PRECIOUS-Gold firms above $1,800/oz in run up to Powell testimony

BY Reuters | ECONOMIC | 01/11/22 10:06 AM EST

(Changes throughout, adds comments, updates prices)

* U.S. CPI data due on Wednesday

* U.S. 10-yr Treasury yield ease off 2-year highs

By Kavya Guduru

Jan 11 (Reuters) - Gold prices firmed above the key $1,800 mark on Tuesday, buoyed by a retreat in the dollar and U.S. Treasury yields, as investors awaited cues on expected policy tightening from Federal Reserve Chair Jerome Powell.

Spot gold was last up 0.1% at $1,803.20 per ounce by 09:47 ET (1447 GMT). U.S. gold futures rose 0.3% to $1,804.00.

Higher crude oil prices, a weaker dollar and a slight pullback in U.S. Treasury yields are supporting gold prices, said Jim Wyckoff, a senior analyst at Kitco Metals.

However, the gold market is going to react negatively to any surprising, hawkish comments from Powell because bulls will look at the U.S. dollar and Treasury bond yields that will probably rise, Wyckoff added.

Although gold is often seen as a hedge against oil-led inflation, higher interest rates will curb the appeal for the non-yielding bullion by increasing its opportunity cost.

U.S. stock indexes fell on Tuesday. Powell is set to appear before the Senate Banking Committee at 10 a.m ET for consideration for a second four-year term as head of the Fed.

Powell had pledged "to prevent higher inflation from becoming entrenched" in comments prepared for delivery at his hearing.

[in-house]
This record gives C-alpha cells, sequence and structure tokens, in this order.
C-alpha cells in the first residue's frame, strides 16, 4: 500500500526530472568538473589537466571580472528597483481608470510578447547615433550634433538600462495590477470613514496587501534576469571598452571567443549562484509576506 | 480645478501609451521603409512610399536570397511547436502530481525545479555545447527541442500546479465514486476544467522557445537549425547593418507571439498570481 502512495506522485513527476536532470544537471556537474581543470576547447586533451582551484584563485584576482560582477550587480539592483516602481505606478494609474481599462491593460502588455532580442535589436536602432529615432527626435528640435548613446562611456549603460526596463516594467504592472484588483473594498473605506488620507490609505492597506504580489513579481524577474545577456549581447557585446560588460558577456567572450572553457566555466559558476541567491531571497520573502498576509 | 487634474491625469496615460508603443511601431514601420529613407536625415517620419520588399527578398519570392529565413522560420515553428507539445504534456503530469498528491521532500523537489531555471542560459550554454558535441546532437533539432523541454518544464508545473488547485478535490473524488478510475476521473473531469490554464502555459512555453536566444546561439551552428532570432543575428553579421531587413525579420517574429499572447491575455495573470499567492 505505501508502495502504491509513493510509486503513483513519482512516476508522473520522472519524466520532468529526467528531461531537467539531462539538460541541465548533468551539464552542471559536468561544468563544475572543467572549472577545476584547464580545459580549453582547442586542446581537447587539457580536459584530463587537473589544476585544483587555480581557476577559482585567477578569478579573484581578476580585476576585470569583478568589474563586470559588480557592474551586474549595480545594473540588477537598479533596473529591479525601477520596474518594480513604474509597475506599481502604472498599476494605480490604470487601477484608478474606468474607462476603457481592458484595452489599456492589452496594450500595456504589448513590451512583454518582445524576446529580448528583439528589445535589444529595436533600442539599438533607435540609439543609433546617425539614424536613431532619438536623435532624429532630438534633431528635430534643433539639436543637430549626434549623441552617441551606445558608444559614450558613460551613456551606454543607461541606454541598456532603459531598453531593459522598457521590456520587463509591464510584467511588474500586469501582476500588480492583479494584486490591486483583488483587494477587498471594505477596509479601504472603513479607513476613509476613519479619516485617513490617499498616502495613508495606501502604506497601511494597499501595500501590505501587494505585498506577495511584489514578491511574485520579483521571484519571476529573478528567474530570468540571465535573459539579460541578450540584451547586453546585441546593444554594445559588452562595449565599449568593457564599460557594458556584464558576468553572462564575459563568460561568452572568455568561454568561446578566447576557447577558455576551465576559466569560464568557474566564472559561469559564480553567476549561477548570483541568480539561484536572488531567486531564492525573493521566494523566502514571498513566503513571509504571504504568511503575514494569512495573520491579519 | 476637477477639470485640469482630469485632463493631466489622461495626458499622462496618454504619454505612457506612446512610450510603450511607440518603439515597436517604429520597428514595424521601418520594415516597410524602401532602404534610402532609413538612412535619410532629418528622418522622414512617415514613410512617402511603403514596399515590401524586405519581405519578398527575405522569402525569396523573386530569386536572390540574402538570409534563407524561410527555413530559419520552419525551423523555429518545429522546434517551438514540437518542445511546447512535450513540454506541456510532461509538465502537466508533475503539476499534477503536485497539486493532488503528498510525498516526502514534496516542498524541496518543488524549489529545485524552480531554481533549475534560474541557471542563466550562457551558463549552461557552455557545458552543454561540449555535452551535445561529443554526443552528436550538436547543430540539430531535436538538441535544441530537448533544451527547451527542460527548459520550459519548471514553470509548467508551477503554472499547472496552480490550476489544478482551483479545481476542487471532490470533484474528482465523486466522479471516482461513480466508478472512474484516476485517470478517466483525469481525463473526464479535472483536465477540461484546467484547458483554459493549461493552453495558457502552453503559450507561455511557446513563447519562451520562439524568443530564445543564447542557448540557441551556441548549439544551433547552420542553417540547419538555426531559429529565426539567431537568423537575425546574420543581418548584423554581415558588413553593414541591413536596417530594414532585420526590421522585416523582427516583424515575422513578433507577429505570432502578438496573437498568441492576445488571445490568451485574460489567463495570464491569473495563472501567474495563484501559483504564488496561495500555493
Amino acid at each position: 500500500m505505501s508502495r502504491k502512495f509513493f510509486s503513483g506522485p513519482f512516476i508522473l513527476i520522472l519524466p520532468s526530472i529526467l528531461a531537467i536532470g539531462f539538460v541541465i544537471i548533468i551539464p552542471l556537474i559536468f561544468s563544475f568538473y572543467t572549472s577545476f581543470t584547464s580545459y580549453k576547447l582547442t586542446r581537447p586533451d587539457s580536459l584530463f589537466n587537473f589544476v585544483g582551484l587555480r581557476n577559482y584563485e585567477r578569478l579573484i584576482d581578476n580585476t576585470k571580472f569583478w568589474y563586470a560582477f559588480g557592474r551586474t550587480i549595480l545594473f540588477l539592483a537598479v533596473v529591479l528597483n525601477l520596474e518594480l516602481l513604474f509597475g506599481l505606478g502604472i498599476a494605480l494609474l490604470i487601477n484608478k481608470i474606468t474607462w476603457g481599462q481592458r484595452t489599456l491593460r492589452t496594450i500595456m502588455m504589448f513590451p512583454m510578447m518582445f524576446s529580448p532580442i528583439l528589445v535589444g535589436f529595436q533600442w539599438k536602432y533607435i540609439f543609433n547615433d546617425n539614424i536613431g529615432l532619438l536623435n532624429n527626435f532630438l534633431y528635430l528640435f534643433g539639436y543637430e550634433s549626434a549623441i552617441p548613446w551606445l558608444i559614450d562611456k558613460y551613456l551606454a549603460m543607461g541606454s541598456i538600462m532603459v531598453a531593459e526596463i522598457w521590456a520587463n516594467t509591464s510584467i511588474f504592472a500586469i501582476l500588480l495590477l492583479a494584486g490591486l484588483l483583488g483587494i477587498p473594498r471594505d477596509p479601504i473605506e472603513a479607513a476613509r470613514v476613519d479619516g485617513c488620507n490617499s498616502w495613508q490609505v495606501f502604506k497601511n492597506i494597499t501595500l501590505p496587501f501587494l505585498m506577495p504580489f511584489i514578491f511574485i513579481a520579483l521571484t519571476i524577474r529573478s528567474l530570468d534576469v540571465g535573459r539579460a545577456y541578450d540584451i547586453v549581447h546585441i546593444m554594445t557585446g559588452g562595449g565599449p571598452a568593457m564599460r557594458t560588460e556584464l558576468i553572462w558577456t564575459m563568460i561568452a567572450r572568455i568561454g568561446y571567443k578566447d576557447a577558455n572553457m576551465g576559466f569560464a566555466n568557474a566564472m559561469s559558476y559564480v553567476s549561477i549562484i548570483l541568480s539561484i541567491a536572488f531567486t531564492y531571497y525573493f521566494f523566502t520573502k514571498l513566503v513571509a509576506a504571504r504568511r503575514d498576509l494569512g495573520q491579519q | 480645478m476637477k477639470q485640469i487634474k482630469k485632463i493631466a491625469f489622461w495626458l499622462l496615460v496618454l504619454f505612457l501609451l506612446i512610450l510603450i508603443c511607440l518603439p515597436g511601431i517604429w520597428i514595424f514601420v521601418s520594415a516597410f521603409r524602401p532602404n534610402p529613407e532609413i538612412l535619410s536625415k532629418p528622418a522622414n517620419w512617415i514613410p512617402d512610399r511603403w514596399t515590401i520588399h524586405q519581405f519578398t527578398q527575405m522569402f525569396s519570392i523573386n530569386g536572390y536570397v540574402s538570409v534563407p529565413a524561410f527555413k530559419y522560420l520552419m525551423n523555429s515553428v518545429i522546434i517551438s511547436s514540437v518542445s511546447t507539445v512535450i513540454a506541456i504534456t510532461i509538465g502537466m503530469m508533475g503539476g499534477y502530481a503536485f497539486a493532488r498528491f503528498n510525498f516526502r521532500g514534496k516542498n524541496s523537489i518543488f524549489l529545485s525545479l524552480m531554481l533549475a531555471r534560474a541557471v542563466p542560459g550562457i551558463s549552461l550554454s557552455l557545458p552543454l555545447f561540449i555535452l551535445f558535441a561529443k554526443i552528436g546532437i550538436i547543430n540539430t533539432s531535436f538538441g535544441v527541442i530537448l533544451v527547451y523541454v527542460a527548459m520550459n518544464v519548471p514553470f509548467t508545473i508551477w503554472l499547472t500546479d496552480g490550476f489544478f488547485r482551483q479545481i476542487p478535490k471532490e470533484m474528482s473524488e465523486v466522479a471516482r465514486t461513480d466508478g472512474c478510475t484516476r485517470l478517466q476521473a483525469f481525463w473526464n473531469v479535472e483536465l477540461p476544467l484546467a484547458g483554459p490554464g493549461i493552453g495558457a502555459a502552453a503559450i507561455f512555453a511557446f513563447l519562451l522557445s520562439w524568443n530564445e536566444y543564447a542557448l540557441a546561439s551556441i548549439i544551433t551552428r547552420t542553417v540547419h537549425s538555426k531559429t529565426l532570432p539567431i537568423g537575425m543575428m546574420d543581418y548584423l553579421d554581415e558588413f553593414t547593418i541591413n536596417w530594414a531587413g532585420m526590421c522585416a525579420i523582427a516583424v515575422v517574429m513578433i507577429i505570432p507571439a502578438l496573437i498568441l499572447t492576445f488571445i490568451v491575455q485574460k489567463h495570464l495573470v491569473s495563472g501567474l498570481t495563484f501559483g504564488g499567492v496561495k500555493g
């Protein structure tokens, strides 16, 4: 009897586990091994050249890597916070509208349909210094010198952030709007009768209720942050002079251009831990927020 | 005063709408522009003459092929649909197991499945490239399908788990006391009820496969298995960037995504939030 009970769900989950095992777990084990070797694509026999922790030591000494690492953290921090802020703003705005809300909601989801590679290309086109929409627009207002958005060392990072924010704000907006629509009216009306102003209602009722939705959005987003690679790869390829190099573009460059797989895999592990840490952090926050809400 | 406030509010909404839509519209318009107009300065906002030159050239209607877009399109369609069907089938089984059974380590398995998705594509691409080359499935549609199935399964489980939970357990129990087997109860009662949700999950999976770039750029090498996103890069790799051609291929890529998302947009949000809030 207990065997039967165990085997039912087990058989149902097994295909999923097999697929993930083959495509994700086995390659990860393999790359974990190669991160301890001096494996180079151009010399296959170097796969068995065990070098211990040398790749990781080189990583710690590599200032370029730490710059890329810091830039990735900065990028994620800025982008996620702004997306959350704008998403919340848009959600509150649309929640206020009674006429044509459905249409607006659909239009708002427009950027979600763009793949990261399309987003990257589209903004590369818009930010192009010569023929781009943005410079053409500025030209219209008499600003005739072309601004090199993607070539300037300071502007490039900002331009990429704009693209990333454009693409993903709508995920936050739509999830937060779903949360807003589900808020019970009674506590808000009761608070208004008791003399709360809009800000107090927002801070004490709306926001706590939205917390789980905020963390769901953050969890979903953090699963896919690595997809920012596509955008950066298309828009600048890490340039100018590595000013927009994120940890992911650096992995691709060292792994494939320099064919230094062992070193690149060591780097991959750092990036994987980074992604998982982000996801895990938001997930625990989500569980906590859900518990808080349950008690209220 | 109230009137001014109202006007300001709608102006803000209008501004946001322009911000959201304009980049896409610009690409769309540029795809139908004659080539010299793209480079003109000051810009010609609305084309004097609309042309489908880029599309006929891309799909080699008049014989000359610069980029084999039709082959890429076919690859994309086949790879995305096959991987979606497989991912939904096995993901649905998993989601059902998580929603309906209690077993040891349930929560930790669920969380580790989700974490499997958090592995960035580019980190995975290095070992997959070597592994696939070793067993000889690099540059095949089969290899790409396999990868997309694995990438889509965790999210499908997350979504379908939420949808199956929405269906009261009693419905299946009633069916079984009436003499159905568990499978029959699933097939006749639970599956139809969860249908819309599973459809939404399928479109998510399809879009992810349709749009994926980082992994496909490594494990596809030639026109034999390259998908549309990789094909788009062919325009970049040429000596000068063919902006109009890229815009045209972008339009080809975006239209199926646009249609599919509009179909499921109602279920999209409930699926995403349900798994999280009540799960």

The U.S. core CPI data on Wednesday, which is expected to have risen by an annual 5.4% in December from 4.9% in the prior month, is also on investors' radar.

However, despite higher odds of an earlier start to the Fed's balance sheet runoff, "the yellow metal is within touching distance of the $1,812/oz region which could see a large net long position targeted once again," TD Securities said in a note.

Silver edged up 0.1% to $22.47 an ounce, platinum was up 0.1% at $940.54 and palladium fell 0.4% to $1,905.68.

(Reporting by Kavya Guduru in Bengaluru; Editing by Amy Caren Daniel)

In general the bond market is volatile, and fixed income securities carry interest rate risk. (As interest rates rise, bond prices usually fall, and vice versa. This effect is usually more pronounced for longer-term securities.) Fixed income securities also carry inflation risk and credit and default risks for both issuers and counterparties. Unlike individual bonds, most bond funds do not have a maturity date, so avoiding losses caused by price volatility by holding them until maturity is not possible.

Lower-quality debt securities generally offer higher yields, but also involve greater risk of default or price changes due to potential changes in the credit quality of the issuer. Any fixed income security sold or redeemed prior to maturity may be subject to loss.

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